Two years ago I went “car free”, which is a nice way of saying that I was sick of paying through the nose for gas, insurance, and all the other expenses of car ownership. I still wanted to drive occasionally, so I applied for a membership to Zipcar, the premier car-sharing service. Zipcar didn’t like the couple of speeding tickets on my record, so I went with their competitor, Flexcar.
Flexcar was one of my favorite companies ever one of those things you end up evangelizing, like Apple or your favorite local record store. Flexcar was always professional, available, friendly, and reliable. The one time I had trouble getting a car, they bent over backwards to make sure I could have an equivalent car that day and credited me twice-over for lost time. I loved Flexcar so much that I’d pay to refill the tank of the car I had out on my own dime, even though they pay for gas.
Then, on Halloween 2007, when any proper horror story should start, Flexcar and Zipcar merged.
I noted the merger with trepidation, and forgot about it. Weeks passed. Then, one day in December, I went to book a car and couldn’t. The merger had finalized, and Flexcar had been subsumed into Zipcar. I called Flexcar and a disappointed-sounding representative told me to talk to Zipcar from now on for anything and everything.
So I called up Zipcar and asked them what a lil’ ol’ Flexcar customer like me had to do to book a car, post-merger. I was told with bepuzzlement that I should’ve long since received and activated a “Zipcard”. I was told that one would be in the mail. I was about to be told a lot of things by Zipcar, and this was the first.
A few days passed, and no card showed up. Another call and an email to Zipcar suggested that my best bet was going to the local San Francisco office to pick one up. When I arrived, another frustrated Flexcar customer was trying to get her account set up. Apparently there were “technical problems” with the merger. Zipcar apparently had one small IT team on the East Coast working on the merger, and they were overwhelmed. I was told I’d be contacted and sent on my way.
Card In Hand
Once again, nothing for days. I went back to the San Francisco office. This time I was handed a card, but told that I may or may not be able to access it. It was unclear as to whether I’d be able to use Zipcar at all, as I’d been previously rejected. This despite being a model customer and motorist while with Flexcar for nearly two years. Once again, I was told I’d be contacted.
Even more days passed. Emails were sent and calls made by me in attempt to get my Zipcar account wording. Nothing but confusion. The holidays came and went and I’ll but given up on getting the thing working. Then, after the new year, I got a call from the local office saying I should be all set.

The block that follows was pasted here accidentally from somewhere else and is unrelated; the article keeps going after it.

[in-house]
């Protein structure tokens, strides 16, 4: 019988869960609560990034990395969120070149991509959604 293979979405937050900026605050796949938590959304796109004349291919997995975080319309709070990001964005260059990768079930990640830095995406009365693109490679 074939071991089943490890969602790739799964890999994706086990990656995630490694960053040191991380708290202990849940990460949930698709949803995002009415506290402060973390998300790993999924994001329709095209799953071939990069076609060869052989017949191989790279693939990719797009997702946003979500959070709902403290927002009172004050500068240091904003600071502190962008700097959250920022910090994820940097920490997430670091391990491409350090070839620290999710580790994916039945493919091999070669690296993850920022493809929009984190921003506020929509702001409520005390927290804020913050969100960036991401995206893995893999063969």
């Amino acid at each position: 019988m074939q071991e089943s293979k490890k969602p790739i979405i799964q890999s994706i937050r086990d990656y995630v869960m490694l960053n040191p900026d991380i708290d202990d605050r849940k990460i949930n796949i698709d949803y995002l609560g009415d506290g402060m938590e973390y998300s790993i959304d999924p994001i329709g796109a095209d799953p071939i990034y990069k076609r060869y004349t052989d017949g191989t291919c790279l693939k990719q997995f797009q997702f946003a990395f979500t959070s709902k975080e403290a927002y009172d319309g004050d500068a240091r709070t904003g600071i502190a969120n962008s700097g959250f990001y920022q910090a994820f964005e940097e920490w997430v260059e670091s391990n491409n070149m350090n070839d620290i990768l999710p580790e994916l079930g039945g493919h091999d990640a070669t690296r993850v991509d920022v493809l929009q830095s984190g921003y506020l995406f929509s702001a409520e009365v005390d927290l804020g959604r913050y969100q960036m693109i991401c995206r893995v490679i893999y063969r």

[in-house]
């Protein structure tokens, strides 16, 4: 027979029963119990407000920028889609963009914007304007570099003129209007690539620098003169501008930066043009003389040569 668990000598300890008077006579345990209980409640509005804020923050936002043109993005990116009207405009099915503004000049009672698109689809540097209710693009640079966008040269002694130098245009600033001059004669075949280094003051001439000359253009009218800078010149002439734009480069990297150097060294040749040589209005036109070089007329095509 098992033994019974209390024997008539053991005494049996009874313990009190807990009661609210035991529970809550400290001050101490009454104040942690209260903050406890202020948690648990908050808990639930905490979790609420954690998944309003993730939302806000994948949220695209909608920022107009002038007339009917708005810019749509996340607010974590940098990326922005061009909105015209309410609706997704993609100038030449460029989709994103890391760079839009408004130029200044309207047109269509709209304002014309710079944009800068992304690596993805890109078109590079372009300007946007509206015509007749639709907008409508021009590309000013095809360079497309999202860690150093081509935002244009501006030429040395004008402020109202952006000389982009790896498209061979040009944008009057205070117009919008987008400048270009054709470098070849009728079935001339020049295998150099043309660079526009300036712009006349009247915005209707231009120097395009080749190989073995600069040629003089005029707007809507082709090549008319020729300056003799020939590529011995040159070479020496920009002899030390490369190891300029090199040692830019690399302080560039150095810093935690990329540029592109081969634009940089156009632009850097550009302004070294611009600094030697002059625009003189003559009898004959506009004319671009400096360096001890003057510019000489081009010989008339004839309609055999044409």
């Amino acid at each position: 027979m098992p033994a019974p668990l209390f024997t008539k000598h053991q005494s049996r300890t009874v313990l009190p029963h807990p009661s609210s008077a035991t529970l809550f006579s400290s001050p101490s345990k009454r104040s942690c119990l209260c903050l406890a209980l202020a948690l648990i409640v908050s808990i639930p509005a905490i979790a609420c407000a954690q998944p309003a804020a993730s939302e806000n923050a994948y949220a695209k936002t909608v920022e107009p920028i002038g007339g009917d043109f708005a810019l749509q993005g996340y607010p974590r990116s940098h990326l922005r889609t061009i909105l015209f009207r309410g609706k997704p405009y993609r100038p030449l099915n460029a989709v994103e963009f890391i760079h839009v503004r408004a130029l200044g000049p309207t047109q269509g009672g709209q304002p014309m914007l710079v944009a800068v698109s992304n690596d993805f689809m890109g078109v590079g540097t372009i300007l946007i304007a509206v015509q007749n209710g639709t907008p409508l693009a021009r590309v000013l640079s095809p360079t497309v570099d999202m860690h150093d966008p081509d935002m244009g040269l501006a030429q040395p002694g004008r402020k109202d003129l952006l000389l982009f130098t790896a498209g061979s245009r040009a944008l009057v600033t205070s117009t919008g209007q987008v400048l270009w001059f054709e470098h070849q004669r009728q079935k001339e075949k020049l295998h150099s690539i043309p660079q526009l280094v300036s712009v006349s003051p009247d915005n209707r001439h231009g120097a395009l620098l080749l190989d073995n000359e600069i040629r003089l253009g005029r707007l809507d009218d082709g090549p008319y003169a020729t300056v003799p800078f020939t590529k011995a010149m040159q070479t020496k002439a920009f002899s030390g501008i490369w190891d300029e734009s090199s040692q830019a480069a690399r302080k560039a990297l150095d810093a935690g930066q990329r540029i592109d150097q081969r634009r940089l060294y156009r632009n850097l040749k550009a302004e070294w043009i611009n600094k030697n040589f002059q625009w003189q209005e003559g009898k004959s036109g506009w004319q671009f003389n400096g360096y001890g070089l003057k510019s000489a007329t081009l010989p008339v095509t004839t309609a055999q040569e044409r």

The Zipcar site, however, said otherwise. It said that someone else already had my card. Two calls couldn’t resolve this; I actually had a customer service representative muttering “shit” and “what the hell am I doing?” under her breath when trying to figure out my situation. I actually got an email back from someone for a change, but it was in response to someone else’s complaint.
So I went back to the San Francisco office for the third time, now more than a bit cross. I managed to get assigned a new Zipcard and actually signed on to their registration system while in the office.
When I got back to my desk, I had an email saying that my account had been tied to the first card, which I had left at the local office. Totally unwilling to trudge back, I requested that they just goddamn fix it to work with the new card, and amazingly, this got done. Success! I had a working card, I could sign into the registration system, everything was hunky-dory.
Until I looked at my bank account balance a few days later.
The Great Bank Heist
Once I finally got my account set up, Zipcar’s billing system decided that charging me $50 at least once, sometimes twice a day every day was a great idea. Not only had I been charged account setup fees that I didn’t owe as a Flexcar merger customer, but over $300 of these $50 charges had piled up against my credit card.
Unsurprisingly, days of calling an emailing yielding nothing more than empty promises that I’d be contacted by their billing department. So today, to finally end this tedious tale of consumer woe, I had my bank reverse the above charges and block all future charges from Zipcar. Then I got on the horn with Zipcar, and failing the availability of an actual human in the billing department, spoke with a manager who closed out my account and supposedly (fingers crossed) removed my credit card from their system.
Horrorshow over. I think. I hope.
$340 in erronious charges. 27 emails. Three trips in person to the San Francisco Zipcar offices. At least a dozen phone calls. All in all, the definition of consumer hell.
This has been an impossibly boring blog entry, I know. But I can’t help but feel that it’s important to give stories like this one an audience, even if just for the sake of search engine posterity. Dealing with Zipcar has been one of the worst consumer experiences I’ve ever had. While I know plenty of folks who’ve used the service without issue, I hope that if they’ll keep a close watch on Zipcar from here on out.
It’s my intention to sign up with City Car Share. They have fewer cars in the Bay Area and no presence in other cities, but far lower rates and a good reputation. They don’t have cars on my block here in the SOMA neighborhood, but close enough.
I may find a new car sharing service, but I’ll always be missing Flexcar. Tears in heaven.
Update, January 18th: I had an automatically-generated email in my inbox this morning from Zipcar saying that they couldn’t charge me $35.00 for some reason, and could I please sign in and update my credit card? This after closed my account. Holy hell.